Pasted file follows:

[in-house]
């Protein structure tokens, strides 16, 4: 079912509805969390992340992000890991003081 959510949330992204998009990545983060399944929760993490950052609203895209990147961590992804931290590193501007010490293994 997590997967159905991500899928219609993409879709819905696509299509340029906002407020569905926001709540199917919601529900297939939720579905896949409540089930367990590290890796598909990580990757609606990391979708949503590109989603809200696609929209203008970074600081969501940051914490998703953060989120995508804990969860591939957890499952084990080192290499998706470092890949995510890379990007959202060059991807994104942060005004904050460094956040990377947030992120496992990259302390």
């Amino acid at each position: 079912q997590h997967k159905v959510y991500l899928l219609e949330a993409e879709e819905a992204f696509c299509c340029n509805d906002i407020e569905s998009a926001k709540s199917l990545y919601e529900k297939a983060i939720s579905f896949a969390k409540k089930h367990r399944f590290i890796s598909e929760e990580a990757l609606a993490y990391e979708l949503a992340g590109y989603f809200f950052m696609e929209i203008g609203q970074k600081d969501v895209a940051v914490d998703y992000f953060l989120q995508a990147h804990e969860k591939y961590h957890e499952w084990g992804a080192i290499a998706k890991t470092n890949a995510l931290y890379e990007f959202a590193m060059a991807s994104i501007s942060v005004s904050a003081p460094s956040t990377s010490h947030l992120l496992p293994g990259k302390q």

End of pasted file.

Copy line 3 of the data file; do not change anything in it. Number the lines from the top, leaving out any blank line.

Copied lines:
């Amino acid at each position: 079912q997590h997967k159905v959510y991500l899928l219609e949330a993409e879709e819905a992204f696509c299509c340029n509805d906002i407020e569905s998009a926001k709540s199917l990545y919601e529900k297939a983060i939720s579905f896949a969390k409540k089930h367990r399944f590290i890796s598909e929760e990580a990757l609606a993490y990391e979708l949503a992340g590109y989603f809200f950052m696609e929209i203008g609203q970074k600081d969501v895209a940051v914490d998703y992000f953060l989120q995508a990147h804990e969860k591939y961590h957890e499952w084990g992804a080192i290499a998706k890991t470092n890949a995510l931290y890379e990007f959202a590193m060059a991807s994104i501007s942060v005004s904050a003081p460094s956040t990377s010490h947030l992120l496992p293994g990259k302390q």